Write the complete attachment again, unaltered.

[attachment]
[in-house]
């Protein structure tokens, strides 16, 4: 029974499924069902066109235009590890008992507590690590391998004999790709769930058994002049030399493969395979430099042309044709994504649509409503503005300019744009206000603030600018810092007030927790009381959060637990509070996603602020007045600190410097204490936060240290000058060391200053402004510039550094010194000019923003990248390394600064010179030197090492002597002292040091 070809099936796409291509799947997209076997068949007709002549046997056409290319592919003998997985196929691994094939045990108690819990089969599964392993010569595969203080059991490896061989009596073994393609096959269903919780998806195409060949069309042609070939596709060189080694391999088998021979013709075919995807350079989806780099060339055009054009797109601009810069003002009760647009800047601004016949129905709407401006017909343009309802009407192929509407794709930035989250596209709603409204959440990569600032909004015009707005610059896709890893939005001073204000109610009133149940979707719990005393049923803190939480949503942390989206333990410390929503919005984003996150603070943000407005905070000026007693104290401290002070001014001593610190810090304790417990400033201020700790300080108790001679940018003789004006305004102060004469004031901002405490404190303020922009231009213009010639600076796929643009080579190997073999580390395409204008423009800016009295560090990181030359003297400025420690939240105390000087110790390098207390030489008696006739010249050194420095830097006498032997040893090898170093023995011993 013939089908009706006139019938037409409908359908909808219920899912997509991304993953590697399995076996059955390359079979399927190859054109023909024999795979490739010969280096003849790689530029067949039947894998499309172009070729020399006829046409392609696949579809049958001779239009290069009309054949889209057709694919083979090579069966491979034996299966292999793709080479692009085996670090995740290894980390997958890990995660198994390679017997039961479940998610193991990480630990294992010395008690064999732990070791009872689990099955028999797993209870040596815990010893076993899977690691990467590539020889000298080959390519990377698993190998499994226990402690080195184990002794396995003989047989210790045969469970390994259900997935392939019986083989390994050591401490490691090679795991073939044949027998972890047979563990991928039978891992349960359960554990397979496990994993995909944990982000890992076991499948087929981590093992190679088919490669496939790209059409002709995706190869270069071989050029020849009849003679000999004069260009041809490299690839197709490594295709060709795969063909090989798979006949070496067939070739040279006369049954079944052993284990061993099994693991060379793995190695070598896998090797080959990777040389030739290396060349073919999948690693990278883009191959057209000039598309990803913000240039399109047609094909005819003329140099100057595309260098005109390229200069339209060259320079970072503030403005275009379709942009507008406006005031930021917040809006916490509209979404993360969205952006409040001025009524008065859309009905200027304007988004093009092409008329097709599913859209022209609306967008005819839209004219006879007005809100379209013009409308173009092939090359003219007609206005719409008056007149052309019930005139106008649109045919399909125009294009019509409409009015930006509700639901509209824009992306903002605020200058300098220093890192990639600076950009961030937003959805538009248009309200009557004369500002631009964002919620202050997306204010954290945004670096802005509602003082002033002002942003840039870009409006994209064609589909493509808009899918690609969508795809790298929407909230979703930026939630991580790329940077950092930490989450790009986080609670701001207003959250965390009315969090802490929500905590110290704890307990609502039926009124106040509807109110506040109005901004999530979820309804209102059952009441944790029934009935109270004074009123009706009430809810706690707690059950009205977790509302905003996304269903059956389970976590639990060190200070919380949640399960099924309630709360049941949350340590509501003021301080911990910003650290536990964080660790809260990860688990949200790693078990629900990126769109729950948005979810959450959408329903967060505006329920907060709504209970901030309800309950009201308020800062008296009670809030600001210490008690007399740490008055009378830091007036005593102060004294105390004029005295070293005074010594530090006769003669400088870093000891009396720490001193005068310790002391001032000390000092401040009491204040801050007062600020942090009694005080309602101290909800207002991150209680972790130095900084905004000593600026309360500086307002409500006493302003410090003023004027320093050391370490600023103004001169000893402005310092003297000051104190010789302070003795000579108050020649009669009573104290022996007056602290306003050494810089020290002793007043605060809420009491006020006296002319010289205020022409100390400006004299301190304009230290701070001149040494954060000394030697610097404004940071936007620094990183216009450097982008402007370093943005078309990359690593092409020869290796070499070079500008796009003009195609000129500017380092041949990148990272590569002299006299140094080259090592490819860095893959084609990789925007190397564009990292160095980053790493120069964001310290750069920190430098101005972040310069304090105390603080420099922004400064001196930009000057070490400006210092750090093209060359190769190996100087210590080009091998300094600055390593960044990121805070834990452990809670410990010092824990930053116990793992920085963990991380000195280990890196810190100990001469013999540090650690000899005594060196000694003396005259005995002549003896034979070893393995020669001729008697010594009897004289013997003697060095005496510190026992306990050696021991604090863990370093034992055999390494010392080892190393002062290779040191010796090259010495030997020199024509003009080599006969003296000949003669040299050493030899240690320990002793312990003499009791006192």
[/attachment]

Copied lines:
[in-house]
């Protein structure tokens, strides 16, 4: 029974499924069902066109235009590890008992507590690590391998004999790709769930058994002049030399493969395979430099042309044709994504649509409503503005300019744009206000603030600018810092007030927790009381959060637990509070996603602020007045600190410097204490936060240290000058060391200053402004510039550094010194000019923003990248390394600064010179030197090492002597002292040091 070809099936796409291509799947997209076997068949007709002549046997056409290319592919003998997985196929691994094939045990108690819990089969599964392993010569595969203080059991490896061989009596073994393609096959269903919780998806195409060949069309042609070939596709060189080694391999088998021979013709075919995807350079989806780099060339055009054009797109601009810069003002009760647009800047601004016949129905709407401006017909343009309802009407192929509407794709930035989250596209709603409204959440990569600032909004015009707005610059896709890893939005001073204000109610009133149940979707719990005393049923803190939480949503942390989206333990410390929503919005984003996150603070943000407005905070000026007693104290401290002070001014001593610190810090304790417990400033201020700790300080108790001679940018003789004006305004102060004469004031901002405490404190303020922009231009213009010639600076796929643009080579190997073999580390395409204008423009800016009295560090990181030359003297400025420690939240105390000087110790390098207390030489008696006739010249050194420095830097006498032997040893090898170093023995011993 013939089908009706006139019938037409409908359908909808219920899912997509991304993953590697399995076996059955390359079979399927190859054109023909024999795979490739010969280096003849790689530029067949039947894998499309172009070729020399006829046409392609696949579809049958001779239009290069009309054949889209057709694919083979090579069966491979034996299966292999793709080479692009085996670090995740290894980390997958890990995660198994390679017997039961479940998610193991990480630990294992010395008690064999732990070791009872689990099955028999797993209870040596815990010893076993899977690691990467590539020889000298080959390519990377698993190998499994226990402690080195184990002794396995003989047989210790045969469970390994259900997935392939019986083989390994050591401490490691090679795991073939044949027998972890047979563990991928039978891992349960359960554990397979496990994993995909944990982000890992076991499948087929981590093992190679088919490669496939790209059409002709995706190869270069071989050029020849009849003679000999004069260009041809490299690839197709490594295709060709795969063909090989798979006949070496067939070739040279006369049954079944052993284990061993099994693991060379793995190695070598896998090797080959990777040389030739290396060349073919999948690693990278883009191959057209000039598309990803913000240039399109047609094909005819003329140099100057595309260098005109390229200069339209060259320079970072503030403005275009379709942009507008406006005031930021917040809006916490509209979404993360969205952006409040001025009524008065859309009905200027304007988004093009092409008329097709599913859209022209609306967008005819839209004219006879007005809100379209013009409308173009092939090359003219007609206005719409008056007149052309019930005139106008649109045919399909125009294009019509409409009015930006509700639901509209824009992306903002605020200058300098220093890192990639600076950009961030937003959805538009248009309200009557004369500002631009964002919620202050997306204010954290945004670096802005509602003082002033002002942003840039870009409006994209064609589909493509808009899918690609969508795809790298929407909230979703930026939630991580790329940077950092930490989450790009986080609670701001207003959250965390009315969090802490929500905590110290704890307990609502039926009124106040509807109110506040109005901004999530979820309804209102059952009441944790029934009935109270004074009123009706009430809810706690707690059950009205977790509302905003996304269903059956389970976590639990060190200070919380949640399960099924309630709360049941949350340590509501003021301080911990910003650290536990964080660790809260990860688990949200790693078990629900990126769109729950948005979810959450959408329903967060505006329920907060709504209970901030309800309950009201308020800062008296009670809030600001210490008690007399740490008055009378830091007036005593102060004294105390004029005295070293005074010594530090006769003669400088870093000891009396720490001193005068310790002391001032000390000092401040009491204040801050007062600020942090009694005080309602101290909800207002991150209680972790130095900084905004000593600026309360500086307002409500006493302003410090003023004027320093050391370490600023103004001169000893402005310092003297000051104190010789302070003795000579108050020649009669009573104290022996007056602290306003050494810089020290002793007043605060809420009491006020006296002319010289205020022409100390400006004299301190304009230290701070001149040494954060000394030697610097404004940071936007620094990183216009450097982008402007370093943005078309990359690593092409020869290796070499070079500008796009003009195609000129500017380092041949990148990272590569002299006299140094080259090592490819860095893959084609990789925007190397564009990292160095980053790493120069964001310290750069920190430098101005972040310069304090105390603080420099922004400064001196930009000057070490400006210092750090093209060359190769190996100087210590080009091998300094600055390593960044990121805070834990452990809670410990010092824990930053116990793992920085963990991380000195280990890196810190100990001469013999540090650690000899005594060196000694003396005259005995002549003896034979070893393995020669001729008697010594009897004289013997003697060095005496510190026992306990050696021991604090863990370093034992055999390494010392080892190393002062290779040191010796090259010495030997020199024509003009080599006969003296000949003669040299050493030899240690320990002793312990003499009791006192």